Big trouble: Husband reveals a frighteningly short fuse
DEAR ABBY: My husband and I have been together 23 years. A few years ago, he told a friend of his he wasn’t in love with or attracted to me. I’m the same 5-foot-6-inch, 135-pound woman he married. Recently, he has become increasingly short-tempered.
He gets angry at every driver on the road, he destroyed the vacuum when it stopped working and recently went after our 10-pound rescue dog for peeing when he yelled at him. I intervened when he started screaming that he would kill the dog. He then turned on me, yelling and breaking things.
I’ve never seen him this angry, and I am afraid it’s escalating and he will physically harm the dog or me. Is it time to leave? He’s no longer the man I married. — FEARFUL IN TEXAS
DEAR FEARFUL: What you are describing is not normal behavior. Contact your doctor about the drastic change in your husband’s personality because it could be symptomatic of a serious illness. After that, the next time he presents a physical danger, call the police and ensure your safety by leaving. And if you do, take your rescue dog with you.
DEAR ABBY: I am about to start my new college experience, but I have a few concerns. I’m very picky, and I enjoy my alone time. I like to keep my space clean and tidy, and I’m afraid my roommate(s) will be slobs and I’ll end up cleaning up after them. I also need alone time so I can focus on myself to recoup after a long day. When I’m here at home I will usually do that in my bedroom. But if I have roommates, that will be difficult to do. I guess I’m asking how to find a happy medium so my roommates and I can be at peace at all times. — WANTS TO PREPARE
DEAR WANTS: Because you didn’t specify how many roommates you will be sharing your space with, I will assume there are more than one — which may place you in the minority. Be open and honest with them about your desire for neatness and tidiness. They may not be as particular as you are, but it will provide you the opportunity to live with different kinds of people. As to the peace and quiet you crave, if adapting to each other’s schedules isn’t possible, consider heading to the library to find the peace and quiet you need. I wish you luck.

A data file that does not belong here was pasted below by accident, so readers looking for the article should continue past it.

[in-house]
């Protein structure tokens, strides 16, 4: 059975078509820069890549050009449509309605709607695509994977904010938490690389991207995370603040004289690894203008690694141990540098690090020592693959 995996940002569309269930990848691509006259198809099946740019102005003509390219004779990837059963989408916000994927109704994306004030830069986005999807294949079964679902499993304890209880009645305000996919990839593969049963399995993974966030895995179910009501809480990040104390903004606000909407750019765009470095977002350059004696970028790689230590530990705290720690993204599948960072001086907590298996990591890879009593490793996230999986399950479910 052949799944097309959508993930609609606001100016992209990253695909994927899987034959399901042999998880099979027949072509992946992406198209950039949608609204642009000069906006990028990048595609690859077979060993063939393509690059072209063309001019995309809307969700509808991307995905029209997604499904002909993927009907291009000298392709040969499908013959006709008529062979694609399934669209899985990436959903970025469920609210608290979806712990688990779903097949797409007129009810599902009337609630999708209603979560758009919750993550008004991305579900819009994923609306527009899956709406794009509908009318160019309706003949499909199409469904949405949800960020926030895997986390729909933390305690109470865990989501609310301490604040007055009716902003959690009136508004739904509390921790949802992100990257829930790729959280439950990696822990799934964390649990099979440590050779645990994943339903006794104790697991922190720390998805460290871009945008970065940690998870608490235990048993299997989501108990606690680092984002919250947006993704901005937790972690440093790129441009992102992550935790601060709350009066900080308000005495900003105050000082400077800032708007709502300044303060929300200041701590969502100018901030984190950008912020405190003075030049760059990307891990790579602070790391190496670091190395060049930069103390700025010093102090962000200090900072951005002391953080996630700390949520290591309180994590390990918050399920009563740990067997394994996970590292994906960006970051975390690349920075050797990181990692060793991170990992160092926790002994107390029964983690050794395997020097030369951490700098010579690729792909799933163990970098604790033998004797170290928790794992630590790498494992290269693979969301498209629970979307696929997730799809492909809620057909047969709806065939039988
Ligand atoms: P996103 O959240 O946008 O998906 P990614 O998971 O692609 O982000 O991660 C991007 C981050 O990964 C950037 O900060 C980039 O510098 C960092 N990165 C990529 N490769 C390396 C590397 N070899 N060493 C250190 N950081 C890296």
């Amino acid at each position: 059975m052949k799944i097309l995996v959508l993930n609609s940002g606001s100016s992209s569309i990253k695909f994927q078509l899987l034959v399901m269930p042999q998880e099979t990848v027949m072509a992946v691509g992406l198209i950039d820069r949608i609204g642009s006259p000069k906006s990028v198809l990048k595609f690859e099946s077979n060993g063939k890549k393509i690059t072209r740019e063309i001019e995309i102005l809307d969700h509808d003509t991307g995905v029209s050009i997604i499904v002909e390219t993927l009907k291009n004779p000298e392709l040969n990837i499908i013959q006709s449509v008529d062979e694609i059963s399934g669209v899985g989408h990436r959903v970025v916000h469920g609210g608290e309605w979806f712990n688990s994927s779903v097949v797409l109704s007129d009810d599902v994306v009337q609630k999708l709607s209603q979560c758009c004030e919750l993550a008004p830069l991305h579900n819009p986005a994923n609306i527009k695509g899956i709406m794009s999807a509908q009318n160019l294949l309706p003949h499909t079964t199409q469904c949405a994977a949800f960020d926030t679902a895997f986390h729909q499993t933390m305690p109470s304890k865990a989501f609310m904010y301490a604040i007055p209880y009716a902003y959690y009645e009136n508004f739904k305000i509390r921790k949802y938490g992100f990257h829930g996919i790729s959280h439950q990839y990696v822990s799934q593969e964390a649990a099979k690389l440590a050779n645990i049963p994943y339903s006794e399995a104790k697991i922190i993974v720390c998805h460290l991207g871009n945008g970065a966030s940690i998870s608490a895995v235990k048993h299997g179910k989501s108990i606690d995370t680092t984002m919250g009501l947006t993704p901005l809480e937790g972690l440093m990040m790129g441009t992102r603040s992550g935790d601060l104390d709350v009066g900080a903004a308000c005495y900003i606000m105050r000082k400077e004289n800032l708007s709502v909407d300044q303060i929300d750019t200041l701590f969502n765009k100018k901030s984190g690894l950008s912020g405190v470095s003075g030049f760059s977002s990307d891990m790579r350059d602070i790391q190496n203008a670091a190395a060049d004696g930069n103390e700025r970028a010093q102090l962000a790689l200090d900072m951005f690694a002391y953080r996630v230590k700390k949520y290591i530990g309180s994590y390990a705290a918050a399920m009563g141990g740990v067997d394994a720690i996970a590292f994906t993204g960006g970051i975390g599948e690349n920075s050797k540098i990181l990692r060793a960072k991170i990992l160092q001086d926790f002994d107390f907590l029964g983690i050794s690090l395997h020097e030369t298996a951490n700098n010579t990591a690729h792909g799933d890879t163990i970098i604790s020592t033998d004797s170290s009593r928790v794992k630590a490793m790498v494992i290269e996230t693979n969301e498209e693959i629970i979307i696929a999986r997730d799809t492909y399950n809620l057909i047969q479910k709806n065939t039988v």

DEAR ABBY: I am retired, so I have free time on my hands. Recently, while doing a favor for a neighbor couple, I was standing on their porch when a board broke and one of my legs went through up to my thigh. They expressed concern at the time, and I told them I thought I was OK.
The next day, my knee and upper thigh were swollen and bruised. My leg is improving each day, and for that I’m thankful. This happened more than two weeks ago, and I have not gotten a phone call or anything else from these neighbors. Have people really gotten that insensitive, or am I making a big deal out of nothing? — OLD SCHOOL IN GEORGIA
DEAR OLD SCHOOL: No, you are not making a big deal out of nothing. And yes, some people have become that insensitive. The reason for your neighbors’ silence may be lack of empathy, or it could be fear of a lawsuit. Or they may have thought it was unnecessary to check further because you said you were OK.
Editor’s note: Dear Abby is written by Abigail Van Buren, also known as Jeanne Phillips, and was founded by her mother, Pauline Phillips. Contact Dear Abby at www.DearAbby.com or P.O. Box 69440, Los Angeles, CA 90069. For an excellent guide to becoming a better conversationalist and a more sociable person, order “How to Be Popular.” Send your name and mailing address, plus check or money order for $8 (U.S. funds) to: Dear Abby, Popularity Booklet, P.O. Box 447, Mount Morris, IL 61054-0447.